One member of the auditor team told the board that the financial “books were in much better order” than last year’s. Board director Jumoke Hinton Hodge (District 3) said these audit results were “reflective of our growth and maturity.” She then asked the financial staff to stand up and receive applause for their hard work.
Also at the meeting, the superintendent resolved a longstanding controversy about the website Urban Dreams. The website contains optional social studies curriculum that can be used for high school students. It includes a lesson in which Mumia Abu-Jamal, who was convicted of killing a police officer, is compared to the Reverend Martin Luther King, Jr. The curriculum came to national attention in April when Fox News covered the story and raised criticisms that using it is “akin to advocating violence to young students.” The site was taken down in April.
“I decided before I walked into the district that I was going to put it back up,” Wilson said. “You have to be willing to teach controversial topics, to analyze both sides of the issue. … Our job is to present students with perspectives.” Wilson said the curriculum was analyzed by the district and held up to the Common Core, a set of academic standards being used in the majority of states, and the material is “fair to strong” in how it holds up to the standards of Common Core.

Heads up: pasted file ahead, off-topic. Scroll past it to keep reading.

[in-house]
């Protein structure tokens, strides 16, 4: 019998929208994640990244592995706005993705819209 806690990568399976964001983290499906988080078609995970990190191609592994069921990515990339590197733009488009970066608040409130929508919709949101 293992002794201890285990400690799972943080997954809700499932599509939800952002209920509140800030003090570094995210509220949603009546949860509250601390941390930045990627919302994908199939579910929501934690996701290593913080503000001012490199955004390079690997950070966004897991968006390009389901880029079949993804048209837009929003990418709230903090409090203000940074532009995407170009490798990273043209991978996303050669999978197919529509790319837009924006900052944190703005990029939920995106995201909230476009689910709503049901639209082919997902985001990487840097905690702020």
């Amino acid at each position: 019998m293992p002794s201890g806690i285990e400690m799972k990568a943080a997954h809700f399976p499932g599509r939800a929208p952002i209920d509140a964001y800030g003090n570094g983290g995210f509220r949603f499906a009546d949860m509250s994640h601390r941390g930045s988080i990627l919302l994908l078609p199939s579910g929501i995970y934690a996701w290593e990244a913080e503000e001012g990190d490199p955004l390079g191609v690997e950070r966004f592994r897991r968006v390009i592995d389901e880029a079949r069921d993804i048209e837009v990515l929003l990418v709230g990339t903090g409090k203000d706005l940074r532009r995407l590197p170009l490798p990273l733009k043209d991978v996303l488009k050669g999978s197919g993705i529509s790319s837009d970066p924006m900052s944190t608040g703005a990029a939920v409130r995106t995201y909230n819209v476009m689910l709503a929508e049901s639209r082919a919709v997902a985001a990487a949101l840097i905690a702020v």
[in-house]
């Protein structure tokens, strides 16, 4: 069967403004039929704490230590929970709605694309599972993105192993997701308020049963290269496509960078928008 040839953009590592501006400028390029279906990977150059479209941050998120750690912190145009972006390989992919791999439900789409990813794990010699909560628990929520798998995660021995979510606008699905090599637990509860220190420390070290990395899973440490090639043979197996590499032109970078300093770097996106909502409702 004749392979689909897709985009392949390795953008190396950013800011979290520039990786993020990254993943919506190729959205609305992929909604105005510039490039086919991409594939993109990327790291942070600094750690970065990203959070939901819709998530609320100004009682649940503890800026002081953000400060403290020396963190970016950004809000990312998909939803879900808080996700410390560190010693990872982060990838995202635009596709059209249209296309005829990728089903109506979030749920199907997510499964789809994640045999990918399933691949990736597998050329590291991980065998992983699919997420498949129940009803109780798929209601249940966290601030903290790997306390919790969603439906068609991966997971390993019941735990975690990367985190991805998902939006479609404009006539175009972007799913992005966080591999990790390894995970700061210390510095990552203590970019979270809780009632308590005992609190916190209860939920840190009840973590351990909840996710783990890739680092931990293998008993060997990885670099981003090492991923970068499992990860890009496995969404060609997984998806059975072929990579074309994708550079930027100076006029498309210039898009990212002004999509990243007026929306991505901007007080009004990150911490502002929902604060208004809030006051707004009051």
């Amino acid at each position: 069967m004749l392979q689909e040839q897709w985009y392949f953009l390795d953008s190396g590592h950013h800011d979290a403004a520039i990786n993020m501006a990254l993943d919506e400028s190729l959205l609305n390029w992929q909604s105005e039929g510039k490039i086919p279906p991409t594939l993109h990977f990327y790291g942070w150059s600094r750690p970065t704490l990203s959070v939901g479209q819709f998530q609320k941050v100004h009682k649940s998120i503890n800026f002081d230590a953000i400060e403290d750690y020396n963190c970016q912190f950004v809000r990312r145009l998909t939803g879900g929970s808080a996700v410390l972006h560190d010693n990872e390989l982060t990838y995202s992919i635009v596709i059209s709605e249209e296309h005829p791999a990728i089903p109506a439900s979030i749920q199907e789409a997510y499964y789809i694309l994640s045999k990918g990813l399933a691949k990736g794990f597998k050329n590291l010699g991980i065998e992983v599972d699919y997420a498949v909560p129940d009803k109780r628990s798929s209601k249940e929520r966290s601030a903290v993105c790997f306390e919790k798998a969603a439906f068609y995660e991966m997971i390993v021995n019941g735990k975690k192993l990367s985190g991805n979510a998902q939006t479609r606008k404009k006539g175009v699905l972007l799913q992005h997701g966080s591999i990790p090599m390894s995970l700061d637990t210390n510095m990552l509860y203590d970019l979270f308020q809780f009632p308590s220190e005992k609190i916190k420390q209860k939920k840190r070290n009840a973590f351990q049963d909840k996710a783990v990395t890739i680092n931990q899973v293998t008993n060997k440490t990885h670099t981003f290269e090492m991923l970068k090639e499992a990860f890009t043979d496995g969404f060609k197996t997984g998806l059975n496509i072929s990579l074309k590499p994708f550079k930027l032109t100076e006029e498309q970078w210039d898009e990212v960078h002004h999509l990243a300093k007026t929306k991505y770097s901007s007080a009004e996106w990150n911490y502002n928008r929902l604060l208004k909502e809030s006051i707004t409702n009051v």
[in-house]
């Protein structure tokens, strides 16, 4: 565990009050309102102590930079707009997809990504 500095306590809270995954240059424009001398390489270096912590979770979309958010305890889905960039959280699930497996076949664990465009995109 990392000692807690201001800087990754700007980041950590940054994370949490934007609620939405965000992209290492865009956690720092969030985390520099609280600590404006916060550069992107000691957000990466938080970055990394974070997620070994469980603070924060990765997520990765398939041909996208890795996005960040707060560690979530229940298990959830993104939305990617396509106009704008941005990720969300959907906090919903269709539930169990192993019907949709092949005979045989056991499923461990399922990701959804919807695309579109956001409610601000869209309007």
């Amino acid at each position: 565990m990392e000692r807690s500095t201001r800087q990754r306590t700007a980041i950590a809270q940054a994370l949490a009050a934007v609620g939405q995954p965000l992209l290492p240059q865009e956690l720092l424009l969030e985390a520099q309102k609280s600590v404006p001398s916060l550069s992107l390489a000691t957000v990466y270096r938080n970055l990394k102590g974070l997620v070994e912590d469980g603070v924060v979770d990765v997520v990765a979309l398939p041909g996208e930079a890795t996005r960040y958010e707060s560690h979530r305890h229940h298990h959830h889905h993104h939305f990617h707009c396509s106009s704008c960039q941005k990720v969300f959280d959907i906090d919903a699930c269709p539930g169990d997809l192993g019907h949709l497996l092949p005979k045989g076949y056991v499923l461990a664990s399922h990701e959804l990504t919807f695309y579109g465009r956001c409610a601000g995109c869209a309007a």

Craig Gordon, a retired teacher who used the curriculum, responded to the news that the website had been restored by saying during the public comments: “It’s about time, it should never have come down.”
In other school board business, representatives from Aspire Public Charter Schools petitioned for the renewal of the charter for the Berkley Maynard Academy in North Oakland, which offers kindergarten through 8th grade classes. The school celebrates its 10th year anniversary this year and Area Superintendent Kimi Kean said 100 percent of graduating seniors among those who graduate from the charter organization’s high schools have been accepted into four-year colleges.
Board member Jody London, who represents district 1 where Berkley Maynard is located, expressed concern about the school not being easy enough to get into for families along the surrounding San Pablo Avenue corridor. Kean acknowledged that Berkley Maynard has over 200 students on their waitlist and that most of those students are Oakland residents. She also said 50 percent of students are from West Contra Costa County.
As the hour grew late and the crowd thinned, custodians folded chairs and district staffers gave updates on the district’s asset management plan. Their report stated that 65 percent of classrooms are underutilized, meaning that those classrooms are not “loaded with the maximum number of students” possible, and of the 60,000 school-aged children in Oakland, 37,000 attend the district’s public schools.